Given that an AOGCM is used by RSF12, the only contact the AOGCM has with real-world chronology is through specified anthropogenic and natural BC forcings from GHGA, a rather weak forcing compared to that of SST and SIC anomalies as would be the case of an atmosphere-only GCM in Atmospheric Model Intercomparison Project-type experiments [e.g., Gates, 1992]. Hence, it is important to recall that natural variability in the AOGCM simulation is not going to synchronize with reality except if by luck.
The relatively small amplitude of recent past climate changes makes most challenging the detection of observed changes and causal attribution to changes in forcing agents, particularly at regional scale, because natural variability, both in observed and modeled changes, blurs the climate trends resulting from changes in climate forcings [e.g., Hegerl and Zwiers, 2011]. The Intergovernmental Panel on Climate Change Fourth Assessment Report (IPCC AR4) [2007, Figure SPM.4] presented observed surface temperature anomaly for the period 1906 to 2005 and “plumes” diagrams of climate models simulations using natural-only and both natural and anthropogenic historical forcings. The width of the plumes represents the 5 to 95% range of simulation results and accounts for the combined effects of different forcings being used, the different response of participating models to specified forcings, and natural variability in model simulations. Over all continents, the observation line falls within the models simulations plumes, which is interpreted favorably in terms of the skill of the ensemble of global model simulations to reproduce observed changes. As stated in IPCC AR4 [2007, chapter 9], “When human factors are included, the models also simulate a geographic pattern of temperature change around the globe similar to that which has occurred in recent decades.” Note that while ensemble averaging of simulated results can be used to filter out models' natural variability, there is no equivalent way of overcoming natural variability in observations, save by time averaging, which is only applicable under constant climate forcing conditions. Hence, acknowledging the presence of natural variability is clearly required for an adequate verification of model simulations against observations.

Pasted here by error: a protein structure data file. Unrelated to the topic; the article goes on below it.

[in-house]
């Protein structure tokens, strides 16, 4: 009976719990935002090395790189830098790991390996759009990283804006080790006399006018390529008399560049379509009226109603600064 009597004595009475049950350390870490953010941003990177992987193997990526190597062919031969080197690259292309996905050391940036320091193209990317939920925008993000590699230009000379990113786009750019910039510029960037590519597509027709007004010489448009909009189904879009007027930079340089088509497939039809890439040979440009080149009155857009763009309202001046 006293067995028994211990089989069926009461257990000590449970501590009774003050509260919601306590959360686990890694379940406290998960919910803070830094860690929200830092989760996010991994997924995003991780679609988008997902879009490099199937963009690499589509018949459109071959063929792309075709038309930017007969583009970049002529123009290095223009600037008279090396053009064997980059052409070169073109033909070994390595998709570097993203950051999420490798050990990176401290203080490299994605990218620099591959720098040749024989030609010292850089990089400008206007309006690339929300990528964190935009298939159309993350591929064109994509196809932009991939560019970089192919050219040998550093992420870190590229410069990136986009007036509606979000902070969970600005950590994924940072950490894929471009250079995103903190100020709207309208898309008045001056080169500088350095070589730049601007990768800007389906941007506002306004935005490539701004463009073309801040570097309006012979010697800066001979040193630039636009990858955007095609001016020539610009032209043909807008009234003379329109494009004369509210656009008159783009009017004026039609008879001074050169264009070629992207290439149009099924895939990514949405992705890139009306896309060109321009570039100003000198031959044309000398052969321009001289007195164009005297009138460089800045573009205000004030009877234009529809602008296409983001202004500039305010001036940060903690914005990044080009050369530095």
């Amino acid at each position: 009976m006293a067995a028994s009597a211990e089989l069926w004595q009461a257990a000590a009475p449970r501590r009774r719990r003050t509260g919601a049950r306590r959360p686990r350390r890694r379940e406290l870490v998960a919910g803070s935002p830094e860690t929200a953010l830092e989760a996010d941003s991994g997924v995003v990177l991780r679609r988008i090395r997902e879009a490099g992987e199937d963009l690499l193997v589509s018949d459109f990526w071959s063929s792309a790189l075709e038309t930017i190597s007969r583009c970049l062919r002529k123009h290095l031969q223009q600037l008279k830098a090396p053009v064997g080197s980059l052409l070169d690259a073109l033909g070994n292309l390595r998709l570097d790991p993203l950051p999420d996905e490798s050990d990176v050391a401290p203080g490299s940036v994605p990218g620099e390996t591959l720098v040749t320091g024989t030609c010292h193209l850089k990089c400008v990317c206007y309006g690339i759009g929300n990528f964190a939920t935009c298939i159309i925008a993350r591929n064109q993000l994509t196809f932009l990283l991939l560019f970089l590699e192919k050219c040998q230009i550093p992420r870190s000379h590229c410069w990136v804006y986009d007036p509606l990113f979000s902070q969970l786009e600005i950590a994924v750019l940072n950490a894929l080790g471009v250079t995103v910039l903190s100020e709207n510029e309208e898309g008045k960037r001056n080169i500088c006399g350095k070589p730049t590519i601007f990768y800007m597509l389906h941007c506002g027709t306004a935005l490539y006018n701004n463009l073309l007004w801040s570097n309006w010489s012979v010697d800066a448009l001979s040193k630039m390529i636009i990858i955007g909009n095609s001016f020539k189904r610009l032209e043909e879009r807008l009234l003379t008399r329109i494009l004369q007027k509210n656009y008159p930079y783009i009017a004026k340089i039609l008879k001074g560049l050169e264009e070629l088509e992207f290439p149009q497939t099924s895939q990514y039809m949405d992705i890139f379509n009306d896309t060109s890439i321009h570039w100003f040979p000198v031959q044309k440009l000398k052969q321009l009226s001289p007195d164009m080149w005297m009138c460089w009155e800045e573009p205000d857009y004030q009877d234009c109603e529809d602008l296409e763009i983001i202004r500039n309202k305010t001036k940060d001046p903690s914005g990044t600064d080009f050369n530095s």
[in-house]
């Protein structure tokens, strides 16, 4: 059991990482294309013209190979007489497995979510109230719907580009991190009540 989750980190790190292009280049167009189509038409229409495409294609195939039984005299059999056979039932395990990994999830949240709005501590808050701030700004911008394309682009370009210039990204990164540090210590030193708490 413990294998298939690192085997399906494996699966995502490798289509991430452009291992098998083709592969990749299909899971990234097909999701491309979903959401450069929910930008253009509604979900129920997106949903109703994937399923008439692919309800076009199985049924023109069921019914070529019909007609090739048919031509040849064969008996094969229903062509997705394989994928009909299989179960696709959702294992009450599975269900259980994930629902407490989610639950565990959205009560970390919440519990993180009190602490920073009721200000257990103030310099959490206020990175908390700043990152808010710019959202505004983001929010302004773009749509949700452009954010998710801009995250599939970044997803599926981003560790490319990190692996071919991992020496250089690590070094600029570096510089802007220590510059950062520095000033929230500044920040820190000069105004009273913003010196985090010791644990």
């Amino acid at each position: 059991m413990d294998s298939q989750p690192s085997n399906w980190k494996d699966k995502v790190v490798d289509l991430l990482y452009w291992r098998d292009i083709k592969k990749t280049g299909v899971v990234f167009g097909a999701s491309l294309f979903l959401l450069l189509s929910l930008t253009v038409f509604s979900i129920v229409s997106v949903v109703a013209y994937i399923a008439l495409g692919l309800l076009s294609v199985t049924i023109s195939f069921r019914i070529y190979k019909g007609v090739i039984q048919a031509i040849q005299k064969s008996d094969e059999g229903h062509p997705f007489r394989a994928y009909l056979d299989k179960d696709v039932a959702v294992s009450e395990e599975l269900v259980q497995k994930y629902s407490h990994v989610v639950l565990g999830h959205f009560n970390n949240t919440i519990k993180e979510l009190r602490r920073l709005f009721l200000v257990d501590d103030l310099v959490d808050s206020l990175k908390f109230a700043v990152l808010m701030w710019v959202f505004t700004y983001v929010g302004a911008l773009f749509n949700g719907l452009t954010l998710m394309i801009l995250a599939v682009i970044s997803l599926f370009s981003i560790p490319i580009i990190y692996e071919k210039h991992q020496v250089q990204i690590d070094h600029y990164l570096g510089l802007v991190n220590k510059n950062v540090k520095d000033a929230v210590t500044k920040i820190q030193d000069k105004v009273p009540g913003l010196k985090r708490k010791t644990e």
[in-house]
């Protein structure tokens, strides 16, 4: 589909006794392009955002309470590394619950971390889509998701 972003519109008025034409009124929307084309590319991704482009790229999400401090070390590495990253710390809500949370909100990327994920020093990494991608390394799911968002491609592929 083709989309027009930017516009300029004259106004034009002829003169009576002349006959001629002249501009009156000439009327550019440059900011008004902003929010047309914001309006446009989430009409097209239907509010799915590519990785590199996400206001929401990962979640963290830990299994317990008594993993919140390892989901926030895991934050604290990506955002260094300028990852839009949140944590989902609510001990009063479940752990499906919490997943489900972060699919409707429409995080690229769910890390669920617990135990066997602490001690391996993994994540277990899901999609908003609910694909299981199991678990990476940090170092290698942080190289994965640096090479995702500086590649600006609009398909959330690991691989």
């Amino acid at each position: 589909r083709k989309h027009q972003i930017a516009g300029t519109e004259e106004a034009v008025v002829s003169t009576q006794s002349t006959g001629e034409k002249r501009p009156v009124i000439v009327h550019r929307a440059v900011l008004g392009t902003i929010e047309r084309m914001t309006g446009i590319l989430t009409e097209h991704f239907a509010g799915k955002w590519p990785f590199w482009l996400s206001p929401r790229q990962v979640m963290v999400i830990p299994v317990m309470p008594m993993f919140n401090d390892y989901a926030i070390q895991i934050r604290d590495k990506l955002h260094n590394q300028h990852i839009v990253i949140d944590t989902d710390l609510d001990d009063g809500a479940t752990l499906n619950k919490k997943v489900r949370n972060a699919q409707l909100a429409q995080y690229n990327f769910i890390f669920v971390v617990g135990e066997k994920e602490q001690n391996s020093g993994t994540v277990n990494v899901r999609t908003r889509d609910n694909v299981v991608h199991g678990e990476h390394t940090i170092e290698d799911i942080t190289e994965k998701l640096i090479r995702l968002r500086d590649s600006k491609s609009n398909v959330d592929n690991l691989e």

In recent years the assessment of climate models performance has gradually shifted from comparing time mean variables to their time variations. IPCC AR4 [2007, chapter 8] stated that “… developments in AOGCM formulation have improved the representation of large-scale variability over a wide range of time scales. The models capture the dominant extratropical patterns of variability… The atmosphere-ocean coupled climate system shows various modes of variability that range widely from intra-seasonal to inter-decadal time scales.” Lovejoy , however, noted that “Analysis of several simulations of the past millennium shows that their low-frequency variability using “reconstructed forcings” is somewhat too small compared to the observed variability.”